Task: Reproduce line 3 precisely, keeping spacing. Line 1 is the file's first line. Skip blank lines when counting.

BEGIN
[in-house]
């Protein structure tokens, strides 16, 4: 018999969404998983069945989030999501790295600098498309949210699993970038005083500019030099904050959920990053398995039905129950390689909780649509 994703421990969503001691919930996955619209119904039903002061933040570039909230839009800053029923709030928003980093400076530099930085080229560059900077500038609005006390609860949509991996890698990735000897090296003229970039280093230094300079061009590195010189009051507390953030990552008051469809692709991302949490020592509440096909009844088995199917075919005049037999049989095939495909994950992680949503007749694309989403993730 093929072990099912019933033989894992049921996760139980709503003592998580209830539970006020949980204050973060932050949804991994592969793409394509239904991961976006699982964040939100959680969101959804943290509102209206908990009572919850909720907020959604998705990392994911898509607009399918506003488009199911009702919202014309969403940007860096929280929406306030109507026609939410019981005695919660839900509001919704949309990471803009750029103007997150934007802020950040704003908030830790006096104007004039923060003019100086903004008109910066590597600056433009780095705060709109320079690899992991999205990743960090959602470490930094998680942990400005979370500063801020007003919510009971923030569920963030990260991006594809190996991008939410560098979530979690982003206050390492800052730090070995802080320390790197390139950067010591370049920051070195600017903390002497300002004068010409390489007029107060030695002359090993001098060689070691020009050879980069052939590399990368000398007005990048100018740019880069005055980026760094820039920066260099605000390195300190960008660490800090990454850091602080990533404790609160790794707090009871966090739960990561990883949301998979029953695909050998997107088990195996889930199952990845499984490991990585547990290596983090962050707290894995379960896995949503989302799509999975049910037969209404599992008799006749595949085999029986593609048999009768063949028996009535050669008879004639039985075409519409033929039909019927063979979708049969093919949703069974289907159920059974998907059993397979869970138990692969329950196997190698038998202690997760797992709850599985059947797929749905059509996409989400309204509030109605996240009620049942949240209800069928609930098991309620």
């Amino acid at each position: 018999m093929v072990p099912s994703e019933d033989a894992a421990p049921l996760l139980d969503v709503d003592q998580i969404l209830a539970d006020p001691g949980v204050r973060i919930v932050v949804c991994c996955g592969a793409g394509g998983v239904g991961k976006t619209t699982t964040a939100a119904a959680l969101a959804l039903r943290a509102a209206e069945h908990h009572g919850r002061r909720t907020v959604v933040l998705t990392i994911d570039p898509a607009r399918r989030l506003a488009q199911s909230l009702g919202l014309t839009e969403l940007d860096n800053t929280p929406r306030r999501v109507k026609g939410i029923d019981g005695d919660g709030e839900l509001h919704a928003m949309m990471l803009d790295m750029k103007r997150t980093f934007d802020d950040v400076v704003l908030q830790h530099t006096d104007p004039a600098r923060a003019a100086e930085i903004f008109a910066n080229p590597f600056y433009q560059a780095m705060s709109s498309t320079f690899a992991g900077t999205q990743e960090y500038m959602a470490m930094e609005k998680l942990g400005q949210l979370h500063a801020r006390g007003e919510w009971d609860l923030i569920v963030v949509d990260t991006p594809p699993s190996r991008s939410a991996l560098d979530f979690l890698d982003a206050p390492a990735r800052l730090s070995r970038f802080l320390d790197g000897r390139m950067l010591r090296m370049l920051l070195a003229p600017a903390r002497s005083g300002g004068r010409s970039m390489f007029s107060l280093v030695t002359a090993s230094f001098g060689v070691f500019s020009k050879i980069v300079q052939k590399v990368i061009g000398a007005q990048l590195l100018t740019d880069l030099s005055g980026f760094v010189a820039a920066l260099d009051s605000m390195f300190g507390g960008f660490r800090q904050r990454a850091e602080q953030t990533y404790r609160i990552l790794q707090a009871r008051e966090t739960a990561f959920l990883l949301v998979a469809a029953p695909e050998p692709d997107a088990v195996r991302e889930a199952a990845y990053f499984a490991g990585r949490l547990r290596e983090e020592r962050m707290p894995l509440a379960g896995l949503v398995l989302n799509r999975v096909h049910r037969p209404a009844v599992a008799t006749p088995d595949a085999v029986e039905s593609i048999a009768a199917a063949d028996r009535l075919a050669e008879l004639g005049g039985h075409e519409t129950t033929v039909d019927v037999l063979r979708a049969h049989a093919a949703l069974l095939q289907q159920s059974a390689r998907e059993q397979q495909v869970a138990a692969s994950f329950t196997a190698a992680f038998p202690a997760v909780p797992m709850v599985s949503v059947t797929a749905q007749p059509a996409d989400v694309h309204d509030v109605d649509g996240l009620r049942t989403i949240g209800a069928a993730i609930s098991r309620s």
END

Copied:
């Amino acid at each position: 018999m093929v072990p099912s994703e019933d033989a894992a421990p049921l996760l139980d969503v709503d003592q998580i969404l209830a539970d006020p001691g949980v204050r973060i919930v932050v949804c991994c996955g592969a793409g394509g998983v239904g991961k976006t619209t699982t964040a939100a119904a959680l969101a959804l039903r943290a509102a209206e069945h908990h009572g919850r002061r909720t907020v959604v933040l998705t990392i994911d570039p898509a607009r399918r989030l506003a488009q199911s909230l009702g919202l014309t839009e969403l940007d860096n800053t929280p929406r306030r999501v109507k026609g939410i029923d019981g005695d919660g709030e839900l509001h919704a928003m949309m990471l803009d790295m750029k103007r997150t980093f934007d802020d950040v400076v704003l908030q830790h530099t006096d104007p004039a600098r923060a003019a100086e930085i903004f008109a910066n080229p590597f600056y433009q560059a780095m705060s709109s498309t320079f690899a992991g900077t999205q990743e960090y500038m959602a470490m930094e609005k998680l942990g400005q949210l979370h500063a801020r006390g007003e919510w009971d609860l923030i569920v963030v949509d990260t991006p594809p699993s190996r991008s939410a991996l560098d979530f979690l890698d982003a206050p390492a990735r800052l730090s070995r970038f802080l320390d790197g000897r390139m950067l010591r090296m370049l920051l070195a003229p600017a903390r002497s005083g300002g004068r010409s970039m390489f007029s107060l280093v030695t002359a090993s230094f001098g060689v070691f500019s020009k050879i980069v300079q052939k590399v990368i061009g000398a007005q990048l590195l100018t740019d880069l030099s005055g980026f760094v010189a820039a920066l260099d009051s605000m390195f300190g507390g960008f660490r800090q904050r990454a850091e602080q953030t990533y404790r609160i990552l790794q707090a009871r008051e966090t739960a990561f959920l990883l949301v998979a469809a029953p695909e050998p692709d997107a088990v195996r991302e889930a199952a990845y990053f499984a490991g990585r949490l547990r290596e983090e020592r962050m707290p894995l509440a379960g896995l949503v398995l989302n799509r999975v096909h049910r037969p209404a009844v599992a008799t006749p088995d595949a085999v029986e039905s593609i048999a009768a199917a063949d028996r009535l075919a050669e008879l004639g005049g039985h075409e519409t129950t033929v039909d019927v037999l063979r979708a049969h049989a093919a949703l069974l095939q289907q159920s059974a390689r998907e059993q397979q495909v869970a138990a692969s994950f329950t196997a190698a992680f038998p202690a997760v909780p797992m709850v599985s949503v059947t797929a749905q007749p059509a996409d989400v694309h309204d509030v109605d649509g996240l009620r049942t989403i949240g209800a069928a993730i609930s098991r309620s």